Review: Disney Guilty Party (Wii)

Crime and funishment

The ideal Wii experience, as advertised, is that of friends and family members gathering around their sets and swinging their Remotes, no matter how old or young, and doing so together. It's unfortunate then that some developers seem content to target the desirable non-traditional players not as a legitimate, equally deserving audience but as gullible gaming rubes more likely to shell out cash on any stinker with a license or the word "fun" in the title than to glance at a review. Disney Guilty Party, thankfully, is not one of those games.

The renowned Dickens Family Detective Agency, gathered around the dinner table one night, is discussing the pudding-obsessed patriarch's imminent retirement when with a lightning flash, his wife Olivia disappears. Their arch-nemesis, Mr. Valentine, is at work again, hatching his most nefarious scheme yet – one that will eventually encompass a piano-struck opera musician, a stolen ship steering wheel and a swiped singing manatee named Hugh, one third of the world-famous Manatee Tenors. It's up to the amusing, multifaceted group to follow Valentine's trail of golden clues, track down the purloined pair and unmask the villain.

The gameplay mixes the classic sleuthing of a Carmen Sandiego caper with an assortment of about fifty fun mini-games. You'll find clues and speak to suspects, and unlocking their secrets generally requires the completion of a simple challenge. This may encompass staring the suspect down and twisting your Remote to stay in line with their gaze, smashing rotten eggs that roll beneath your mallet until the interogatee themselves "cracks," or using a flashlight to search the room for sparkling clues. Some tasks are quite simple while others require a bit more concentration, like when you torture suspects with your shoddy saxaphonery, pressing the correct button combinations on your Remote as they scroll past. The controls are tight and fluid and the amusements are easy to pick up and get into after reading a very short instructional screen. You'll never have to plug in a Nunchuk either, keeping things accessible and uncomplicated without reducing the games' subtle complexity.

Guilty Party's inclusiveness really shines here. Before you begin each mystery you choose between three difficulty settings, allowing you to tailor your mini-game experience to the level of challenge that you seek. For example, in Payoff ("Bribe the suspect!" the introductory screen announces), novices will hold A and B to grasp dollar bills and move them into a character's waiting hand while intermediate players will have to factor their dollar-dropping with the recipient's giddy bobbing up and down and hand-alternating, and skilled competitors will have to reach over and press A to slap away a thieving arm sneaking onto the screen — not to mention each difficulty gradation adding more bills to the pile. One unique feature is the dynamic difficulty level – if you're doing especially poorly at a mini-game, you'll be asked if you'd like to take things down a notch, while if you're excelling you'll face a forced promotion. That way, you'll never find yourself stuck in a frustrating or tediously easy match as the game goes out of its way to suit your skill level.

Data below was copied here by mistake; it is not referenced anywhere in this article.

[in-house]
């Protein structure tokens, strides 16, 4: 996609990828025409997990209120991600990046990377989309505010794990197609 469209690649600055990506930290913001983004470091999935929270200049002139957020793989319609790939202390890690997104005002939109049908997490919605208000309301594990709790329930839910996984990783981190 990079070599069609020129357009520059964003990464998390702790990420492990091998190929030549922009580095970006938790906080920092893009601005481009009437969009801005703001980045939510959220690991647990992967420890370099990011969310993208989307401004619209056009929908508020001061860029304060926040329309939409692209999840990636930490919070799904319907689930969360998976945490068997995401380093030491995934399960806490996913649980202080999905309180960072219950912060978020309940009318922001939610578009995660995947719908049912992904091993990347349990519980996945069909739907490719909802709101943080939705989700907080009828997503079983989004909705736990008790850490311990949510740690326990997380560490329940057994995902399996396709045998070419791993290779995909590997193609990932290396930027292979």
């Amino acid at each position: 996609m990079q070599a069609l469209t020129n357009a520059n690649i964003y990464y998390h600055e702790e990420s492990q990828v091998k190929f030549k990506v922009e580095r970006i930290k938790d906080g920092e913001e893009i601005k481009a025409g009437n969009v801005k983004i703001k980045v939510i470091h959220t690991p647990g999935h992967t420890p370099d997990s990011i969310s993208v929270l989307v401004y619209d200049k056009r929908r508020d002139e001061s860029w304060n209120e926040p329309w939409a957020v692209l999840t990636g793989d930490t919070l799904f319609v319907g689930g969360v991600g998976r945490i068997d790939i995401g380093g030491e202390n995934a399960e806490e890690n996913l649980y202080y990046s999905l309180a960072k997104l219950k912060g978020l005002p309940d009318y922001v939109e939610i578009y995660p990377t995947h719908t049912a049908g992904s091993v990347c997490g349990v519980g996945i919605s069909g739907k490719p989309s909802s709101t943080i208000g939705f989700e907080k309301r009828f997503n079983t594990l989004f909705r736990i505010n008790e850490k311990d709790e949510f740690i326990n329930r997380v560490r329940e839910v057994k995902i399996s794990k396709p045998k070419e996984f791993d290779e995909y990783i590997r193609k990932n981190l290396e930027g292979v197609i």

While collecting your clues, you'll look for four characteristics – gender, hair length, height and body type, and while you'll come across your share of cryptic hints, quite a few are pretty overt. You'll still have to put your thinking cap on every once in a while, and those who can see through supposed trivialities will solve their mysteries more quickly, but the assortment of evidence is largely made up of non-clues and obvious indicators. Once you're ready to accuse your suspect, some mysteries will ask you to point to the specific clue that revealed each trait while others will have you prove that everyone else is innocent, either by indicating a clue that reveals a non-matching characteristic or testimony that gives them an alibi. Furthermore, you'll run a lie detector over each piece of testimony to find out if someone's covering something up. Some bits of information you uncover will colour or complete the meanings of others as well, so things aren't always as simple as they seem.

One to four players can solve the case together in Story or get to the bottom of a new mystery in Party Mode. Here you can designate the proceedings as either cooperative or competitive, the latter mode splitting the players up into two teams. Everyone can see the clues that everyone else has collected, but only the team that uncovered each can work their lie detectors on them. You'll also be able to "bluff" by pressing the 1 button when you run yours over your facts, and as long as you can hide your hand behind your back, the other team will never know what's really true or false. This keeps things fun and exciting and avoids interrupting the rhythm by telling everyone to look away from the screen.